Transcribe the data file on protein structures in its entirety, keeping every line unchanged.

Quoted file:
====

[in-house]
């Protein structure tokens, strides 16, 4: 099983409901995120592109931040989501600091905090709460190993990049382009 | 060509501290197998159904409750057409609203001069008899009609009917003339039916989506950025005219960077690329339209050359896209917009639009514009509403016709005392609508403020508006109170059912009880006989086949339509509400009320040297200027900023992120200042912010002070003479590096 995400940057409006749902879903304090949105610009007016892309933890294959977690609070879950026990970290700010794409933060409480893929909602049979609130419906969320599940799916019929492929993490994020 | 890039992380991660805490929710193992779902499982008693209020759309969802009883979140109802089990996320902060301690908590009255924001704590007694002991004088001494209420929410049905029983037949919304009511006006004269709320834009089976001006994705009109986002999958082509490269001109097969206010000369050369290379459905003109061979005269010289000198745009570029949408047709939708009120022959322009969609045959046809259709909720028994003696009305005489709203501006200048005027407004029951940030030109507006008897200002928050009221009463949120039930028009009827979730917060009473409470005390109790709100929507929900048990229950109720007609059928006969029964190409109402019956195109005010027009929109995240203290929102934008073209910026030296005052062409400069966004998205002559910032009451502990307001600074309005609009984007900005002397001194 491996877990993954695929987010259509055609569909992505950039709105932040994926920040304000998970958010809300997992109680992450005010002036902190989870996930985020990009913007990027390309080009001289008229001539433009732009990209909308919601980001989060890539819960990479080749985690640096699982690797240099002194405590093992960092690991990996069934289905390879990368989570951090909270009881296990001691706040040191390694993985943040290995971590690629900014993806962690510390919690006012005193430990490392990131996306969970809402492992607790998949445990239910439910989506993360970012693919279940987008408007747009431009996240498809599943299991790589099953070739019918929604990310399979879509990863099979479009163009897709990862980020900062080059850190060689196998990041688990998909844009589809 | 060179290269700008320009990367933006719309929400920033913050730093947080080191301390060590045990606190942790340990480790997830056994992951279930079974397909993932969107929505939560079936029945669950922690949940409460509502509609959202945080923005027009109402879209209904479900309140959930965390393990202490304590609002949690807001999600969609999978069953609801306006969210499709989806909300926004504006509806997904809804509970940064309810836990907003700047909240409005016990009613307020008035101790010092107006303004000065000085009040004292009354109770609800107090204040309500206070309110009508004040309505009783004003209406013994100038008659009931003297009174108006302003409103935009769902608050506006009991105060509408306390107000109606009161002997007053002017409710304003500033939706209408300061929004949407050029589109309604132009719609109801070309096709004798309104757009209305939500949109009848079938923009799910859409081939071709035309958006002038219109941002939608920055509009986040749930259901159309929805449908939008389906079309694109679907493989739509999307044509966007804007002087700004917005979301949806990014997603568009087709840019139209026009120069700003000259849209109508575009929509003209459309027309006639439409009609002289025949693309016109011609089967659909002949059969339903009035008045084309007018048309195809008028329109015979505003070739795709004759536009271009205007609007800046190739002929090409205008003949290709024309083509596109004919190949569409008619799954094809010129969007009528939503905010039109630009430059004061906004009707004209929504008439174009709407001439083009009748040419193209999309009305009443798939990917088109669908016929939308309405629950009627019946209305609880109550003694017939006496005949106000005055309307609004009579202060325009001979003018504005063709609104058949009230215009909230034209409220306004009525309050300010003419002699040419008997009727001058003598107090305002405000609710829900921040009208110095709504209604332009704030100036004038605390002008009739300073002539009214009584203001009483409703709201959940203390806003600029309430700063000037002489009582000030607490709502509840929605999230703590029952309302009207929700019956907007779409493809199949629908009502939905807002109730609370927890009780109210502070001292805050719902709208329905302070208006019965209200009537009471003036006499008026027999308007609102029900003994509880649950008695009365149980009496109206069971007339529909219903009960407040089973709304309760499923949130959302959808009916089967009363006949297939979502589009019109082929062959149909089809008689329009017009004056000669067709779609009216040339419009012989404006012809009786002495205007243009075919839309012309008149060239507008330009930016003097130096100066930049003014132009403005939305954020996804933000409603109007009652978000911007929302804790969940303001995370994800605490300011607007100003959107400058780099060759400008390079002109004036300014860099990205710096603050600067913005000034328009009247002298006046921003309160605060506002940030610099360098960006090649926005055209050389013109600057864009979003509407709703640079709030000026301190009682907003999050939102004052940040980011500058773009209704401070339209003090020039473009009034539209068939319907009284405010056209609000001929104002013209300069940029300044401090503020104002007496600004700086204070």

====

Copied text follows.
[in-house]
């Protein structure tokens, strides 16, 4: 099983409901995120592109931040989501600091905090709460190993990049382009 | 060509501290197998159904409750057409609203001069008899009609009917003339039916989506950025005219960077690329339209050359896209917009639009514009509403016709005392609508403020508006109170059912009880006989086949339509509400009320040297200027900023992120200042912010002070003479590096 995400940057409006749902879903304090949105610009007016892309933890294959977690609070879950026990970290700010794409933060409480893929909602049979609130419906969320599940799916019929492929993490994020 | 890039992380991660805490929710193992779902499982008693209020759309969802009883979140109802089990996320902060301690908590009255924001704590007694002991004088001494209420929410049905029983037949919304009511006006004269709320834009089976001006994705009109986002999958082509490269001109097969206010000369050369290379459905003109061979005269010289000198745009570029949408047709939708009120022959322009969609045959046809259709909720028994003696009305005489709203501006200048005027407004029951940030030109507006008897200002928050009221009463949120039930028009009827979730917060009473409470005390109790709100929507929900048990229950109720007609059928006969029964190409109402019956195109005010027009929109995240203290929102934008073209910026030296005052062409400069966004998205002559910032009451502990307001600074309005609009984007900005002397001194 491996877990993954695929987010259509055609569909992505950039709105932040994926920040304000998970958010809300997992109680992450005010002036902190989870996930985020990009913007990027390309080009001289008229001539433009732009990209909308919601980001989060890539819960990479080749985690640096699982690797240099002194405590093992960092690991990996069934289905390879990368989570951090909270009881296990001691706040040191390694993985943040290995971590690629900014993806962690510390919690006012005193430990490392990131996306969970809402492992607790998949445990239910439910989506993360970012693919279940987008408007747009431009996240498809599943299991790589099953070739019918929604990310399979879509990863099979479009163009897709990862980020900062080059850190060689196998990041688990998909844009589809 | 060179290269700008320009990367933006719309929400920033913050730093947080080191301390060590045990606190942790340990480790997830056994992951279930079974397909993932969107929505939560079936029945669950922690949940409460509502509609959202945080923005027009109402879209209904479900309140959930965390393990202490304590609002949690807001999600969609999978069953609801306006969210499709989806909300926004504006509806997904809804509970940064309810836990907003700047909240409005016990009613307020008035101790010092107006303004000065000085009040004292009354109770609800107090204040309500206070309110009508004040309505009783004003209406013994100038008659009931003297009174108006302003409103935009769902608050506006009991105060509408306390107000109606009161002997007053002017409710304003500033939706209408300061929004949407050029589109309604132009719609109801070309096709004798309104757009209305939500949109009848079938923009799910859409081939071709035309958006002038219109941002939608920055509009986040749930259901159309929805449908939008389906079309694109679907493989739509999307044509966007804007002087700004917005979301949806990014997603568009087709840019139209026009120069700003000259849209109508575009929509003209459309027309006639439409009609002289025949693309016109011609089967659909002949059969339903009035008045084309007018048309195809008028329109015979505003070739795709004759536009271009205007609007800046190739002929090409205008003949290709024309083509596109004919190949569409008619799954094809010129969007009528939503905010039109630009430059004061906004009707004209929504008439174009709407001439083009009748040419193209999309009305009443798939990917088109669908016929939308309405629950009627019946209305609880109550003694017939006496005949106000005055309307609004009579202060325009001979003018504005063709609104058949009230215009909230034209409220306004009525309050300010003419002699040419008997009727001058003598107090305002405000609710829900921040009208110095709504209604332009704030100036004038605390002008009739300073002539009214009584203001009483409703709201959940203390806003600029309430700063000037002489009582000030607490709502509840929605999230703590029952309302009207929700019956907007779409493809199949629908009502939905807002109730609370927890009780109210502070001292805050719902709208329905302070208006019965209200009537009471003036006499008026027999308007609102029900003994509880649950008695009365149980009496109206069971007339529909219903009960407040089973709304309760499923949130959302959808009916089967009363006949297939979502589009019109082929062959149909089809008689329009017009004056000669067709779609009216040339419009012989404006012809009786002495205007243009075919839309012309008149060239507008330009930016003097130096100066930049003014132009403005939305954020996804933000409603109007009652978000911007929302804790969940303001995370994800605490300011607007100003959107400058780099060759400008390079002109004036300014860099990205710096603050600067913005000034328009009247002298006046921003309160605060506002940030610099360098960006090649926005055209050389013109600057864009979003509407709703640079709030000026301190009682907003999050939102004052940040980011500058773009209704401070339209003090020039473009009034539209068939319907009284405010056209609000001929104002013209300069940029300044401090503020104002007496600004700086204070």